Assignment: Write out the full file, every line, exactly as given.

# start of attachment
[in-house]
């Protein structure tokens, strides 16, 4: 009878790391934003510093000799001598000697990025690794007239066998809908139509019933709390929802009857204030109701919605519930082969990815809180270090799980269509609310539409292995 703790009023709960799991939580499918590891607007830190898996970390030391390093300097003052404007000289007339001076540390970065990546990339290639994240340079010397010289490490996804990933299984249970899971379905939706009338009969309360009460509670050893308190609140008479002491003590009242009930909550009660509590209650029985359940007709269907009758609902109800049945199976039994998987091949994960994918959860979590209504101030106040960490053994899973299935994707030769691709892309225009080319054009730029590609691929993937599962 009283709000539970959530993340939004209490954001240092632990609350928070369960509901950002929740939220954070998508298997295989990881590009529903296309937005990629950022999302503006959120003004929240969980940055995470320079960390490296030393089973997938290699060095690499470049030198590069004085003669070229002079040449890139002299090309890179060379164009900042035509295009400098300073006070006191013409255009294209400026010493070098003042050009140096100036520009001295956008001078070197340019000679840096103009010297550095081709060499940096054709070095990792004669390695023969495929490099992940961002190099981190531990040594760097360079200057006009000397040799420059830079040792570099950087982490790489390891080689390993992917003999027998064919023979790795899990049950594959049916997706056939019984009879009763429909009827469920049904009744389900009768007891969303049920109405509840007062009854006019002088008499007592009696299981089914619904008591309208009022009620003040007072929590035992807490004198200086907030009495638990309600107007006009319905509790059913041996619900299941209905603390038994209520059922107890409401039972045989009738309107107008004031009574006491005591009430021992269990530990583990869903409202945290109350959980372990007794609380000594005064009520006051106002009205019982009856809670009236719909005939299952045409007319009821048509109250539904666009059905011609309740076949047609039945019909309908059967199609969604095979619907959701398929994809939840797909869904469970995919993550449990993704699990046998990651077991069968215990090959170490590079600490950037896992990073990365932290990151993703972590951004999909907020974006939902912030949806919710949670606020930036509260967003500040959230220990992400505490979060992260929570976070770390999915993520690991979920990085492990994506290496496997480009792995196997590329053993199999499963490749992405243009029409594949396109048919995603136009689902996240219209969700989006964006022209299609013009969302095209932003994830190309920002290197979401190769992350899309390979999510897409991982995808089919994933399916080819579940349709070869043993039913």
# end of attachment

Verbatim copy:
[in-house]
């Protein structure tokens, strides 16, 4: 009878790391934003510093000799001598000697990025690794007239066998809908139509019933709390929802009857204030109701919605519930082969990815809180270090799980269509609310539409292995 703790009023709960799991939580499918590891607007830190898996970390030391390093300097003052404007000289007339001076540390970065990546990339290639994240340079010397010289490490996804990933299984249970899971379905939706009338009969309360009460509670050893308190609140008479002491003590009242009930909550009660509590209650029985359940007709269907009758609902109800049945199976039994998987091949994960994918959860979590209504101030106040960490053994899973299935994707030769691709892309225009080319054009730029590609691929993937599962 009283709000539970959530993340939004209490954001240092632990609350928070369960509901950002929740939220954070998508298997295989990881590009529903296309937005990629950022999302503006959120003004929240969980940055995470320079960390490296030393089973997938290699060095690499470049030198590069004085003669070229002079040449890139002299090309890179060379164009900042035509295009400098300073006070006191013409255009294209400026010493070098003042050009140096100036520009001295956008001078070197340019000679840096103009010297550095081709060499940096054709070095990792004669390695023969495929490099992940961002190099981190531990040594760097360079200057006009000397040799420059830079040792570099950087982490790489390891080689390993992917003999027998064919023979790795899990049950594959049916997706056939019984009879009763429909009827469920049904009744389900009768007891969303049920109405509840007062009854006019002088008499007592009696299981089914619904008591309208009022009620003040007072929590035992807490004198200086907030009495638990309600107007006009319905509790059913041996619900299941209905603390038994209520059922107890409401039972045989009738309107107008004031009574006491005591009430021992269990530990583990869903409202945290109350959980372990007794609380000594005064009520006051106002009205019982009856809670009236719909005939299952045409007319009821048509109250539904666009059905011609309740076949047609039945019909309908059967199609969604095979619907959701398929994809939840797909869904469970995919993550449990993704699990046998990651077991069968215990090959170490590079600490950037896992990073990365932290990151993703972590951004999909907020974006939902912030949806919710949670606020930036509260967003500040959230220990992400505490979060992260929570976070770390999915993520690991979920990085492990994506290496496997480009792995196997590329053993199999499963490749992405243009029409594949396109048919995603136009689902996240219209969700989006964006022209299609013009969302095209932003994830190309920002290197979401190769992350899309390979999510897409991982995808089919994933399916080819579940349709070869043993039913």